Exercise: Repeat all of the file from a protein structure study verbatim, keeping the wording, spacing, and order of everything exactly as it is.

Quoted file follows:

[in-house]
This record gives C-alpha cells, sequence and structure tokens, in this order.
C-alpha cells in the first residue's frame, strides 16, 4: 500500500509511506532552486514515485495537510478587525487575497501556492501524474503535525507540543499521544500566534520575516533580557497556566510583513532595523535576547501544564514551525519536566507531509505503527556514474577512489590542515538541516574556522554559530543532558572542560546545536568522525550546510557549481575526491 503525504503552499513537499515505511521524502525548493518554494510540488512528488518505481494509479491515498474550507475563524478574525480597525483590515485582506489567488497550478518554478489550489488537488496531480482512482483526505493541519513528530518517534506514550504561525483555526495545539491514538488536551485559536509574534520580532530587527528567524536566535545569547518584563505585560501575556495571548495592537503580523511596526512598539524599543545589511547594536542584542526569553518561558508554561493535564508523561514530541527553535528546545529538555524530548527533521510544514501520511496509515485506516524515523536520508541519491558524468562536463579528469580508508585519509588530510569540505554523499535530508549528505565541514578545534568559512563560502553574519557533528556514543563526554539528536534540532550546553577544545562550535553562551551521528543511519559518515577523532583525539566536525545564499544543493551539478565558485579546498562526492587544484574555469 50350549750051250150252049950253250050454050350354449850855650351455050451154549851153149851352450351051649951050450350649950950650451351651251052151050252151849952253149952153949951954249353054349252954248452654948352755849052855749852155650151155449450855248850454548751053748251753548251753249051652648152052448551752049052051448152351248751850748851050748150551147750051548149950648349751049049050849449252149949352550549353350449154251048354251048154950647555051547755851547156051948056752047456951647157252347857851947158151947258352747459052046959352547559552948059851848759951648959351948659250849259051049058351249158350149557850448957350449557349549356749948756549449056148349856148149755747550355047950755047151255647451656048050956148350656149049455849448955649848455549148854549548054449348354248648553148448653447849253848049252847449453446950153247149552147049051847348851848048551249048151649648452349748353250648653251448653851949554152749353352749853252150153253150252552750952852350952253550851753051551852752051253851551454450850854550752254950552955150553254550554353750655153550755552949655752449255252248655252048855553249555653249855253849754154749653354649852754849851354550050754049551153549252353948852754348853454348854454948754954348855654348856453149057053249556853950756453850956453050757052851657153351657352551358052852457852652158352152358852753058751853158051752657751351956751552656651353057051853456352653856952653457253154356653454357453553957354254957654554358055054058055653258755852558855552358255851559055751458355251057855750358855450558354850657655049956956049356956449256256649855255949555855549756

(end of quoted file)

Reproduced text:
[in-house]
This record gives C-alpha cells, sequence and structure tokens, in this order.
C-alpha cells in the first residue's frame, strides 16, 4: 500500500509511506532552486514515485495537510478587525487575497501556492501524474503535525507540543499521544500566534520575516533580557497556566510583513532595523535576547501544564514551525519536566507531509505503527556514474577512489590542515538541516574556522554559530543532558572542560546545536568522525550546510557549481575526491 503525504503552499513537499515505511521524502525548493518554494510540488512528488518505481494509479491515498474550507475563524478574525480597525483590515485582506489567488497550478518554478489550489488537488496531480482512482483526505493541519513528530518517534506514550504561525483555526495545539491514538488536551485559536509574534520580532530587527528567524536566535545569547518584563505585560501575556495571548495592537503580523511596526512598539524599543545589511547594536542584542526569553518561558508554561493535564508523561514530541527553535528546545529538555524530548527533521510544514501520511496509515485506516524515523536520508541519491558524468562536463579528469580508508585519509588530510569540505554523499535530508549528505565541514578545534568559512563560502553574519557533528556514543563526554539528536534540532550546553577544545562550535553562551551521528543511519559518515577523532583525539566536525545564499544543493551539478565558485579546498562526492587544484574555469 50350549750051250150252049950253250050454050350354449850855650351455050451154549851153149851352450351051649951050450350649950950650451351651251052151050252151849952253149952153949951954249353054349252954248452654948352755849052855749852155650151155449450855248850454548751053748251753548251753249051652648152052448551752049052051448152351248751850748851050748150551147750051548149950648349751049049050849449252149949352550549353350449154251048354251048154950647555051547755851547156051948056752047456951647157252347857851947158151947258352747459052046959352547559552948059851848759951648959351948659250849259051049058351249158350149557850448957350449557349549356749948756549449056148349856148149755747550355047950755047151255647451656048050956148350656149049455849448955649848455549148854549548054449348354248648553148448653447849253848049252847449453446950153247149552147049051847348851848048551249048151649648452349748353250648653251448653851949554152749353352749853252150153253150252552750952852350952253550851753051551852752051253851551454450850854550752254950552955150553254550554353750655153550755552949655752449255252248655252048855553249555653249855253849754154749653354649852754849851354550050754049551153549252353948852754348853454348854454948754954348855654348856453149057053249556853950756453850956453050757052851657153351657352551358052852457852652158352152358852753058751853158051752657751351956751552656651353057051853456352653856952653457253154356653454357453553957354254957654554358055054058055653258755852558855552358255851559055751458355251057855750358855450558354850657655049956956049356956449256256649855255949555855549756